Manufacturing a subsea cable
: Energy supply is a crucial pillar of the developed world. The infrastructure required to extract, capture, transmit and distribute energy is enormous.
To demonstrate just a small fraction of this global operation, the North Sea is currently home to more than 180 offshore oil platforms, and with the UK using over 19 boe (barrel of oil equivalent) per head in 2015, a sophisticated system of power supply and subsea control has to be continually developed and secured.
Cables and umbilicals are a vital element in this process, both in the transmission of large amounts of power under the ocean, as well as in the supply of hydraulic, electrical and optical control to offshore installations. At JDR, we specialise in the design, manufacture and installation support of offshore cables to deliver power and control in subsea environments.
How are subsea power cables and umbilicals made?
Most subsea power cables are comprised of a power conductor, made out of copper or aluminium, which transmits power at specific voltages and currents dependent on requirements. Outside of this layer there are additional insulation, protective and outer layers.
Following extensive design and customisation according to clients’ requirements, the manufacturing process begins with the construction of the conductor. Typically small wires of metal are tightly wound into a larger conductor core, which forms the central section of the cable. An insulation layer is then applied over the conductor and is made of either EPR (ethylene propylene rubber) or XLPE (cross-linked polyethylene). Both materials are well-suited to high-voltage power cable applications and have been commonly used for many years in subsea applications. They are lightweight, which makes them excellently suited to longer delivery lengths and both of these insulation materials have outstanding electrical and mechanical properties.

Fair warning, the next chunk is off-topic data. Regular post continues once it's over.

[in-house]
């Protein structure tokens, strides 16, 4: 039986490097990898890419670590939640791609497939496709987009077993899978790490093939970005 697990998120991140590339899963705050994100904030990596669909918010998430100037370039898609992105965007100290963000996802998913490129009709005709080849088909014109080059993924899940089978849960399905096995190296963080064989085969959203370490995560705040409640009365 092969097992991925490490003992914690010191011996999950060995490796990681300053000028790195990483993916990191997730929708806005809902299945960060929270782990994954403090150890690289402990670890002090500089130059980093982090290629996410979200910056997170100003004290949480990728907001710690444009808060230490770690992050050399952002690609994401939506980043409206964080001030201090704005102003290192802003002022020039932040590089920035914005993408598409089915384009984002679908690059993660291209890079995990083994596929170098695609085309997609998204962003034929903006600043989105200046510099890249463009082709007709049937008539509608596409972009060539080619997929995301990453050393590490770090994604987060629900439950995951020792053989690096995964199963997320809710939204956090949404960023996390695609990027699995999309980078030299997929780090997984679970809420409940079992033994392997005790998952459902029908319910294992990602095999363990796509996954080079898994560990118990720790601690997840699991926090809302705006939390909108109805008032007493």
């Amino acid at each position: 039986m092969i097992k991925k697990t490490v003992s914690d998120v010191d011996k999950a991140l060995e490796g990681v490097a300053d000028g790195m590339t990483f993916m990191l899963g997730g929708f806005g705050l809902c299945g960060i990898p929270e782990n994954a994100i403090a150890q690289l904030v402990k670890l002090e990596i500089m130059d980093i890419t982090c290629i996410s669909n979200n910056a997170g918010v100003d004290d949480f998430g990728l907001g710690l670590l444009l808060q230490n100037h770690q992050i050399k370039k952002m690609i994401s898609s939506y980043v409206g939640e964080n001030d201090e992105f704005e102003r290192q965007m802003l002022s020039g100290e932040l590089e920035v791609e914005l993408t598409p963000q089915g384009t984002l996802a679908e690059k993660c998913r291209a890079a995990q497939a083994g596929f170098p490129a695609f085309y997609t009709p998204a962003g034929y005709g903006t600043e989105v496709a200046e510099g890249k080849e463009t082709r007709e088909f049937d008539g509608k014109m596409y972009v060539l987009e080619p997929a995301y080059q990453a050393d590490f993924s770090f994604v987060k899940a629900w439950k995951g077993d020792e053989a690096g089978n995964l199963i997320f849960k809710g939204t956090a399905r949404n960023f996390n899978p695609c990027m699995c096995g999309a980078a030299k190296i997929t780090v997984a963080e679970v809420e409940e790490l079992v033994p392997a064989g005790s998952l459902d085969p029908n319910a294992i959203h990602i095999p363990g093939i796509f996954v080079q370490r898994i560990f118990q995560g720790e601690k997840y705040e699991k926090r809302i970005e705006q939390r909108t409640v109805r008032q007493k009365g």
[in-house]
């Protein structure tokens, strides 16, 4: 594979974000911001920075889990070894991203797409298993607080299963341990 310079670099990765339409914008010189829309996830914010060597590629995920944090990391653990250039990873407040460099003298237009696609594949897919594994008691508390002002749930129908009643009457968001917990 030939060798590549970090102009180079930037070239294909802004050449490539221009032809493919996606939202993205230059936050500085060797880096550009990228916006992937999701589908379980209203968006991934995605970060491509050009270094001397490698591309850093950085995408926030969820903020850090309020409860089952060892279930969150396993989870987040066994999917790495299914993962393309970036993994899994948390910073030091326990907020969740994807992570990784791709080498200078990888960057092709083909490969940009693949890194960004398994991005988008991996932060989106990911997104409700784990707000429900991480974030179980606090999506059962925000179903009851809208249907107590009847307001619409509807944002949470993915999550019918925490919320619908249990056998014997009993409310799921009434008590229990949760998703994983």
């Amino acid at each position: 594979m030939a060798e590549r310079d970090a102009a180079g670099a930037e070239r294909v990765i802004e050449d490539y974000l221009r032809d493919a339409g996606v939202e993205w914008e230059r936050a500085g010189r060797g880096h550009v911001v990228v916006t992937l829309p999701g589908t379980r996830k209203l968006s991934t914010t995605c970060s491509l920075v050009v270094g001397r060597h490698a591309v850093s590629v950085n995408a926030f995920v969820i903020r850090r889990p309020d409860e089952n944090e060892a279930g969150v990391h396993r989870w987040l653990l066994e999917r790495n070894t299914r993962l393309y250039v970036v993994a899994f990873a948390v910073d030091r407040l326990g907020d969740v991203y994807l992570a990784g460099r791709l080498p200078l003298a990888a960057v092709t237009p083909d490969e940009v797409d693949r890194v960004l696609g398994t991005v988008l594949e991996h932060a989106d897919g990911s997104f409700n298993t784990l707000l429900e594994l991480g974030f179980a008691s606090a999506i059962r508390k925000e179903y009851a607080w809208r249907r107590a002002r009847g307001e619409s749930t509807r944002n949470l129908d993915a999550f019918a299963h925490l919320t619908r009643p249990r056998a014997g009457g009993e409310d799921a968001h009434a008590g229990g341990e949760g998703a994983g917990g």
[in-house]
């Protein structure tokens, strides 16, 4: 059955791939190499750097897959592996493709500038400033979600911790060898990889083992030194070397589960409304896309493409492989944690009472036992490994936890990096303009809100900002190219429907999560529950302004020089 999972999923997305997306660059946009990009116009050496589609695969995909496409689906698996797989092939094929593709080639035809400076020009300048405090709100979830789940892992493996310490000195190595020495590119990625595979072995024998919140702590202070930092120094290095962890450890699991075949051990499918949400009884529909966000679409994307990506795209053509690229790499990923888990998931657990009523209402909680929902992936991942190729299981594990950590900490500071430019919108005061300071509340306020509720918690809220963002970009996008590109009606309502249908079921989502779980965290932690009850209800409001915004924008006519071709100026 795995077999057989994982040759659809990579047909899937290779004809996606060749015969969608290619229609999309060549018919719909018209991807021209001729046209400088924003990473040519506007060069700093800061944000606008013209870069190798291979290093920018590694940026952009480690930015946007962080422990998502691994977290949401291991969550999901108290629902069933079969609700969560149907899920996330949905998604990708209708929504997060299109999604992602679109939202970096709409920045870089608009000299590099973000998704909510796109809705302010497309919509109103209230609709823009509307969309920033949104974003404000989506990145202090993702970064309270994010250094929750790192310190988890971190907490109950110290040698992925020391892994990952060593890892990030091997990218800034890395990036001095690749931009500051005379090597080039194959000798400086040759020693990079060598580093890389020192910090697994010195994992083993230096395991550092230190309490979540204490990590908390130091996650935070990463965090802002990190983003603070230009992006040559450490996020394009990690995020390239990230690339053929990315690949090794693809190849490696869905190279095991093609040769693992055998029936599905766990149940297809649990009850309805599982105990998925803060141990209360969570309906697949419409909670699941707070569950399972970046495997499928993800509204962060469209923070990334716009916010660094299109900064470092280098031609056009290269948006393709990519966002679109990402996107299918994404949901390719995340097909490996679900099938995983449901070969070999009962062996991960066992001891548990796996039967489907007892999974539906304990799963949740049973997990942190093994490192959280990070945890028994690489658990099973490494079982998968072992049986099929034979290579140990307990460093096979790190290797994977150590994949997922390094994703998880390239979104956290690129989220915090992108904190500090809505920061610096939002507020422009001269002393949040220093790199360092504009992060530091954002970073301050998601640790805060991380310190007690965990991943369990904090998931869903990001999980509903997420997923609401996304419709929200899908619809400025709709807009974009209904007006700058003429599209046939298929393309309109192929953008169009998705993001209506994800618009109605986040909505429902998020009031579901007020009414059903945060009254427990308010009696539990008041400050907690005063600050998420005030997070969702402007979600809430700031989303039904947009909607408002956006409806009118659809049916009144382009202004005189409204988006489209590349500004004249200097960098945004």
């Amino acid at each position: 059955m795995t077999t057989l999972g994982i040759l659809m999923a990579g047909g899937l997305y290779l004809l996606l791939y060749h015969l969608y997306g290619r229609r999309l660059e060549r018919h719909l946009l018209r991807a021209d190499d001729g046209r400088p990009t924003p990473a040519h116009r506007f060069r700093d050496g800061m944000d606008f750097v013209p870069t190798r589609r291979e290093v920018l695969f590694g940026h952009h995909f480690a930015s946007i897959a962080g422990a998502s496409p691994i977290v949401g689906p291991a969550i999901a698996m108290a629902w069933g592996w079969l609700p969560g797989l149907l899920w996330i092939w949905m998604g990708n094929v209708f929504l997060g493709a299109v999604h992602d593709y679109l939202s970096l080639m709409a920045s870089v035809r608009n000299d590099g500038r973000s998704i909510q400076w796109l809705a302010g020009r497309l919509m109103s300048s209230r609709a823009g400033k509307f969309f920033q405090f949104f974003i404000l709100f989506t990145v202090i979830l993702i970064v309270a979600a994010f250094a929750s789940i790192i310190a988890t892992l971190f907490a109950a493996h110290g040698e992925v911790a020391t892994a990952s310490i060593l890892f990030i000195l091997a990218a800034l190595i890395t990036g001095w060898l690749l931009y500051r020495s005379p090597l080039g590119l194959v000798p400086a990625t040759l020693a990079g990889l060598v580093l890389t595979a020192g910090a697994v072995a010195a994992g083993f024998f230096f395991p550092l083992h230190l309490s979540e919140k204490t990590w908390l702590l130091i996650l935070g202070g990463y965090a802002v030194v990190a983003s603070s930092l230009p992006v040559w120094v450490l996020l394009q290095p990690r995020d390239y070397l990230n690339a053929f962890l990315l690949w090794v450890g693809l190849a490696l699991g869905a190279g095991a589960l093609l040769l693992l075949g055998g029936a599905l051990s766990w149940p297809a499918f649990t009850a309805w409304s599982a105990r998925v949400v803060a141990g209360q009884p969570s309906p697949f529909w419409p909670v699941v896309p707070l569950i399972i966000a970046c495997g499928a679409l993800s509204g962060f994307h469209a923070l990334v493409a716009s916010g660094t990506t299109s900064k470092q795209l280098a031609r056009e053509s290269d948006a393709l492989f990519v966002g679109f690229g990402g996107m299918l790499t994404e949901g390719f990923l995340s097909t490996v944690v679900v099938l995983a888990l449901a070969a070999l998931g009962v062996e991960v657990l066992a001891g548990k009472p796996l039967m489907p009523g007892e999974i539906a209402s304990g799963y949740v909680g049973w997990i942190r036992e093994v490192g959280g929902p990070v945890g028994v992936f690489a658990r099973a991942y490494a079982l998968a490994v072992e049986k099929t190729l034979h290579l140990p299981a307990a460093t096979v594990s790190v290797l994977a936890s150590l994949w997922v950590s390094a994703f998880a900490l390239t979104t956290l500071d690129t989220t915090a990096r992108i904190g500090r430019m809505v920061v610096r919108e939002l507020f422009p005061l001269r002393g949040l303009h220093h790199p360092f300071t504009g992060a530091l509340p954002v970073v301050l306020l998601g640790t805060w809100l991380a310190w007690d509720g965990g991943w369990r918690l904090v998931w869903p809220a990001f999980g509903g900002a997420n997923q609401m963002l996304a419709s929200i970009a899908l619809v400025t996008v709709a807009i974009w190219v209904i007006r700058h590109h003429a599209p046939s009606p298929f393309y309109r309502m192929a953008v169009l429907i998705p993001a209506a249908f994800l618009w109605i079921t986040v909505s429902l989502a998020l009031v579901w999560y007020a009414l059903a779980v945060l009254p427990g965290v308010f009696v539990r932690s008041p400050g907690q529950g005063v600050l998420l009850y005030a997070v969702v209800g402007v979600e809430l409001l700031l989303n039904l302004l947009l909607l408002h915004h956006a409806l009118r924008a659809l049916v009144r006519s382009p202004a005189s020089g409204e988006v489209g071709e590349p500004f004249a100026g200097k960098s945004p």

A three-phase subsea power cable typically incorporates three insulated conductor cores, as well as other components such as fibre optic cables.
Subsea production umbilicals on the other hand, almost always include many different components to suit a greater mix of power and control functions needed offshore and subsea. For example, thermoplastic hoses provide hydraulic valve control functions and low voltage cables are used for communications, both of which JDR manufactures in-house. Alternatively, hydraulic functions can be provided by steel tubes, when the water depth or distance to shore of a development requires a different approach. In short, every umbilical is different and is designed to meet specific customer requirements.
The final stage of the insulated internal layer involves a horizontal and vertical lay-up machines. At JDR, our machines are used to twist these internal components into a helix to form the cable or umbilical bundle. The process of twisting enables the composite bundles to be bent much tighter than if the function were straight, enabling the power cable or umbilical to be shipped and installed with greater ease. Watch this video to find out more about our horizontal machine.
Given the harshness of the environment in which a subsea cable must survive, they have to be developed with strength in mind. This is where the armouring layer comes in. Frequently made from coiled galvanised steel, this layer provides mechanical protection tensile strength and impact protection.
The use of steel in the armouring layer also gives the whole cable considerable weight for stability on the seabed. This is an important consideration in the design of all subsea cables, most notably because they must withstand strong and frequently unpredictable seabed currents, for example in stormy North Sea conditions.
Finally an outer sheath or roving encases all the other layers. A sheath is frequently made from a continuously extruded thermoplastic material such as polyethylene, which has the physical strength and moisture resistance capabilities ideal for subsea cables. Alternative, polypropylene rovings may be used depending on the application.
Historically medium voltage power cables have been produced up to voltages of 33 kV (36 kV Max) in a ‘wet-design’ configuration, that is without a metallic radial water barrier. Designs at higher voltage have typically required a metallic radial barrier such as an extruded lead sheath at voltages of 66kV and above. JDR’s new ‘wet-design’ high voltage 66 kV subsea cable is made without the need for a lead sheath while still ensuring long-term operations. This means the cable is lighter, thus reducing the associated capital costs for installation.
Whether in a ‘wet-design’ or sheathed, the final stage of the subsea cable manufacturing proves is to coil the finished product onto the cable laying vessel in preparation for deployment.
This blog provides a brief overview of the complexity of cable manufacture, to find out how JDR can help you please get in touch.